If any year on the audit notice is more than three years past, the IRS may have goofed. To check if it’s a mistake, call the IRS and ask that the audit be canceled because of the three-year rule. If you’re told that the audit is no mistake, head for a tax pro’s office pronto.
In three situations, the IRS has more than three years to complete an audit of your tax return. So keep reading if you’re being audited for a return filed more than three years past or are worried about an audit expanding into years gone by.
If the IRS believes that you understated your income by 25% or more, the IRS has six years to complete an audit of your return.
If the IRS believes that you filed a fraudulent return, there is no time limit for auditing that return. Tax fraud is conduct meant to deceive the IRS, such as using a false Social Security number. A really big mistake—even a stupid one—isn’t fraud if it wasn’t deliberate. Because the burden of proving fraud is always on the IRS, the IRS seldom audits returns after three years, even if the IRS believes that fraud is evident. So if the IRS just caught you doing something questionable, the IRS may expand the audit to returns filed within the last three years, but isn’t likely to go back further.
If you did not file a tax return, the IRS has forever to audit you. That’s because the audit time-limit period, called the statute of limitations, starts running only if you file a tax return. As a practical matter, however, if you didn’t file a return for a specific year and the IRS hasn’t audited you within six years of the return’s due date, you may have escaped the audit net. So if it’s 2012 and you received an audit notice for your 2009 tax return, you probably don’t need to worry about the IRS expanding your audit to cover 2001, when you never got around to filing.
Audit Notices Sent Toward the End of the Three-Year Period
Most likely, your audit notice is dated somewhere between 12 and 18 months after you filed your return, assuming the IRS isn’t accusing you of understating your income by 25% or more or of fraud.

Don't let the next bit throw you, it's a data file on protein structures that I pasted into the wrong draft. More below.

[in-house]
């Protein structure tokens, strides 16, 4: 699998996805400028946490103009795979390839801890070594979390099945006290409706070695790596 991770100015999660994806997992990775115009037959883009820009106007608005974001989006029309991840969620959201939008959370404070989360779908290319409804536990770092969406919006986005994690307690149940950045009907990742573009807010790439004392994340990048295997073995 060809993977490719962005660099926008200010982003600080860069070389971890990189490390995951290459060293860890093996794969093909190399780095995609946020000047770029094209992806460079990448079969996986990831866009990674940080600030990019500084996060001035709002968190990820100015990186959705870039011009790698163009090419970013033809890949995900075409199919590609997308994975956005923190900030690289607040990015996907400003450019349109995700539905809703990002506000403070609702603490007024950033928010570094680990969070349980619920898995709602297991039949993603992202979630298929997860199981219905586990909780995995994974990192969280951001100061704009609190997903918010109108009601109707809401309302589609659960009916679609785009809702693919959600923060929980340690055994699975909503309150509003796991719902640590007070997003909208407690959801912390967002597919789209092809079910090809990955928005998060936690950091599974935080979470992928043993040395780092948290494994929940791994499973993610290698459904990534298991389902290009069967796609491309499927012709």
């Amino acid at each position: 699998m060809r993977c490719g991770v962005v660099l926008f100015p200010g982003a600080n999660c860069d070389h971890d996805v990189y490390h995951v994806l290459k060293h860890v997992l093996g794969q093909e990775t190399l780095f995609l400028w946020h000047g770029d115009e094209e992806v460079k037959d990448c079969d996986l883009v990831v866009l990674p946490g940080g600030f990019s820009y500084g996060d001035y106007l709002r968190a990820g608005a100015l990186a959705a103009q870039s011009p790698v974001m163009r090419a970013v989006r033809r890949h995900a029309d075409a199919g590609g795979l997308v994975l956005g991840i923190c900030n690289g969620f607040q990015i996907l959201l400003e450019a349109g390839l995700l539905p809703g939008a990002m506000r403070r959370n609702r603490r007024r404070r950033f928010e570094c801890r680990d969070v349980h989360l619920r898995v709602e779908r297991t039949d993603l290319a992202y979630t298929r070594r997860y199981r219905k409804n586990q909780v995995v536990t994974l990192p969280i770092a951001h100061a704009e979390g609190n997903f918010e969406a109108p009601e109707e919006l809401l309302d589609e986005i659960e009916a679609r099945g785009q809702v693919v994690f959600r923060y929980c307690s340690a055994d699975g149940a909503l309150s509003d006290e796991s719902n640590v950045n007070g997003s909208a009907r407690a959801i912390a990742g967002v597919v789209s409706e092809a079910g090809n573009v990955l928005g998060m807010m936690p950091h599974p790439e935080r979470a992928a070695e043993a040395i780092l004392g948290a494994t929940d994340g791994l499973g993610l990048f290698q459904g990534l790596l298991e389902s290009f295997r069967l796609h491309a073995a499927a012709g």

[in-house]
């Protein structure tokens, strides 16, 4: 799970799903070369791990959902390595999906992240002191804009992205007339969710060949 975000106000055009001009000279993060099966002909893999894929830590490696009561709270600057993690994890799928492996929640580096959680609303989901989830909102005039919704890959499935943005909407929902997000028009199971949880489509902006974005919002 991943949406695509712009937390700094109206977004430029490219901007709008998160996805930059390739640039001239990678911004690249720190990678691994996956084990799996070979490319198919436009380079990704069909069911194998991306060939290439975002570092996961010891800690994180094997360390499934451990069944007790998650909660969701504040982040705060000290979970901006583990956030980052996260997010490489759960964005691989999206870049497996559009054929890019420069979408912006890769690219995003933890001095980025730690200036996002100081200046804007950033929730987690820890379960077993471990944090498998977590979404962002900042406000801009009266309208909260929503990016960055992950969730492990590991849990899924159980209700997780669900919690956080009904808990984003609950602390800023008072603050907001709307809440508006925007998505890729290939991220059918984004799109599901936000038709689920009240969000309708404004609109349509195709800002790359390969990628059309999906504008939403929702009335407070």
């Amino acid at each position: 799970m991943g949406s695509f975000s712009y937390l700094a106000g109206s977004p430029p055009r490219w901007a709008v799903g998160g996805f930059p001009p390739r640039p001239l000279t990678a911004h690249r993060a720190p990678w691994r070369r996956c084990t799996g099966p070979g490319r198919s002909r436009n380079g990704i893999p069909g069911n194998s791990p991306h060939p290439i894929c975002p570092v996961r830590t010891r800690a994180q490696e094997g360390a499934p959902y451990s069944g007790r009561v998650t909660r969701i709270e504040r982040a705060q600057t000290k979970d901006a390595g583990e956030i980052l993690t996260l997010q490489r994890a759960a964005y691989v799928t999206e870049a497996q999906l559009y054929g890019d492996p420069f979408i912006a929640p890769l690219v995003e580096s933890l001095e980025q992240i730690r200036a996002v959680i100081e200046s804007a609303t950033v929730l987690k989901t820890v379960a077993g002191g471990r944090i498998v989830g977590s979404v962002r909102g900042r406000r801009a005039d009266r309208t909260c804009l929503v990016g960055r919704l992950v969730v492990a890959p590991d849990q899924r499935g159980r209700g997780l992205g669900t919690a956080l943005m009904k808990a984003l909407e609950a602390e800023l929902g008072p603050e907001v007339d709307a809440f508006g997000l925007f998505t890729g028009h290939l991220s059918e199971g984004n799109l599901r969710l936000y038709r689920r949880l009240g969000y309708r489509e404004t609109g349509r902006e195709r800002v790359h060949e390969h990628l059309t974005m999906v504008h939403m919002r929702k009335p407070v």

Remember that the IRS not only has three years to begin an audit of your return, but must complete the audit within three years of the filing date. On top of that, the Internal Revenue Manual directs auditors to complete audits within 28 months of when you filed your tax return. This allows the IRS an additional eight months to process any appeal.
Essentially, this means the IRS system is set up to allow auditors between ten and 16 months to open and close an audit. Sometimes, it is in your interest to slow down the process, and this book provides you with tips on how to do so. By delaying an audit, the auditor may face the 28-month deadline without having delved too far into your financial affairs.
Why You Were Selected for Audit
Like you, the Valleys want to know why they are being audited. Are they merely unlucky, or are more sinister forces at work?
There are nearly ten reasons why any one tax return is selected for further examination. This section explains each one. Knowing why you were chosen will help you prepare for the task ahead.
You’ll never know for certain why the IRS got you. Still, there may be some clues. If you know what the IRS suspects, you can better prepare—or get professional help early on. An experienced tax pro can spot probable audit issues.
You Didn’t File a Tax Return
As mentioned, the IRS has forever to audit if you didn’t file a tax return, although you are likely to hear within three years of when the return was due. Still, it may seem odd that the IRS can check your correct income and exemptions, deductions, and credits if you never filed a return. In reality, the IRS cares only about your income—the IRS doesn’t grant you more than a single exemption and the standard deduction if you didn’t file a tax return. You may be entitled to much more by filing a return, of course.
The IRS knows at least some of your income from data reports— 1099 and W-2 forms—filed by those who paid you money. If the IRS’s records show that you earned at least $7,250, the IRS computer looks to see if you have filed a tax return reporting the income. If there isn’t one on file, the IRS can calculate your tax liability—in effect, file a tax return for you. The IRS handbook called the Internal Revenue Manual directs the auditor to write up a “reasonable and substantially correct” tax return, which is a license for IRS invention and creativity.